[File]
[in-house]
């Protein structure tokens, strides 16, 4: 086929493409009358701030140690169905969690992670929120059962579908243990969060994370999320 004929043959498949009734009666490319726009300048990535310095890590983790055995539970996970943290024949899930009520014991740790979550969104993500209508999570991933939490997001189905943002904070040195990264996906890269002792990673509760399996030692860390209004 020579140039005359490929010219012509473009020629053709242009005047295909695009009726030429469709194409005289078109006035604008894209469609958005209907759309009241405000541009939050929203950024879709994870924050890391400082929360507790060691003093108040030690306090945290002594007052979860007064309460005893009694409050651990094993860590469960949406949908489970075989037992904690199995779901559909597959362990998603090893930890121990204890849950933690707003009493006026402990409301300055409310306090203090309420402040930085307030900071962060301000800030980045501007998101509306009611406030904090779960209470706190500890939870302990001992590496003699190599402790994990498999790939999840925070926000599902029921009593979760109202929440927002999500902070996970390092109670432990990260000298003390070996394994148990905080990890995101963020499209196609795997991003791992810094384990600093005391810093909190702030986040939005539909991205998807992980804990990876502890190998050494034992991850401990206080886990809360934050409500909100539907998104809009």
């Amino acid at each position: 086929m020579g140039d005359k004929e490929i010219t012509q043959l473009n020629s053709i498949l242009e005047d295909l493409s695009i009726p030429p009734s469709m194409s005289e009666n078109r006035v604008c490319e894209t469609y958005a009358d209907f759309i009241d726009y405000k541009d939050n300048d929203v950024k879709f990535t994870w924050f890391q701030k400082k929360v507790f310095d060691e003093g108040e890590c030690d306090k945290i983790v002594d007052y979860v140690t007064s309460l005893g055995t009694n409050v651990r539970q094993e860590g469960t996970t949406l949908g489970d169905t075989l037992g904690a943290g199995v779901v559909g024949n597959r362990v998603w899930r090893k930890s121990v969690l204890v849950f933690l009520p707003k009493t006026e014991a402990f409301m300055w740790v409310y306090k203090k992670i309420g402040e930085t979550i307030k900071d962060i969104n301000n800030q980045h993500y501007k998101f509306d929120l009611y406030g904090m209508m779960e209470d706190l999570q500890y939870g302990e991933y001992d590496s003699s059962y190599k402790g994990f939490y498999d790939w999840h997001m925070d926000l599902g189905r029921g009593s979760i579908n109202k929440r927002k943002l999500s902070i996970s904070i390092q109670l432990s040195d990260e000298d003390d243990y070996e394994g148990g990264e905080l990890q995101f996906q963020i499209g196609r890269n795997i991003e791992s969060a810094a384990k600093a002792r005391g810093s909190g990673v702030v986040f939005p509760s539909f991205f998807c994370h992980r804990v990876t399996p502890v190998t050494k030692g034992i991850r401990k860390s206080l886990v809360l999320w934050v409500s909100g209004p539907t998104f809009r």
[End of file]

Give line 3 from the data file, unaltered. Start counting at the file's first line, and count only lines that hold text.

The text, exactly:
């Amino acid at each position: 086929m020579g140039d005359k004929e490929i010219t012509q043959l473009n020629s053709i498949l242009e005047d295909l493409s695009i009726p030429p009734s469709m194409s005289e009666n078109r006035v604008c490319e894209t469609y958005a009358d209907f759309i009241d726009y405000k541009d939050n300048d929203v950024k879709f990535t994870w924050f890391q701030k400082k929360v507790f310095d060691e003093g108040e890590c030690d306090k945290i983790v002594d007052y979860v140690t007064s309460l005893g055995t009694n409050v651990r539970q094993e860590g469960t996970t949406l949908g489970d169905t075989l037992g904690a943290g199995v779901v559909g024949n597959r362990v998603w899930r090893k930890s121990v969690l204890v849950f933690l009520p707003k009493t006026e014991a402990f409301m300055w740790v409310y306090k203090k992670i309420g402040e930085t979550i307030k900071d962060i969104n301000n800030q980045h993500y501007k998101f509306d929120l009611y406030g904090m209508m779960e209470d706190l999570q500890y939870g302990e991933y001992d590496s003699s059962y190599k402790g994990f939490y498999d790939w999840h997001m925070d926000l599902g189905r029921g009593s979760i579908n109202k929440r927002k943002l999500s902070i996970s904070i390092q109670l432990s040195d990260e000298d003390d243990y070996e394994g148990g990264e905080l990890q995101f996906q963020i499209g196609r890269n795997i991003e791992s969060a810094a384990k600093a002792r005391g810093s909190g990673v702030v986040f939005p509760s539909f991205f998807c994370h992980r804990v990876t399996p502890v190998t050494k030692g034992i991850r401990k860390s206080l886990v809360l999320w934050v409500s909100g209004p539907t998104f809009r």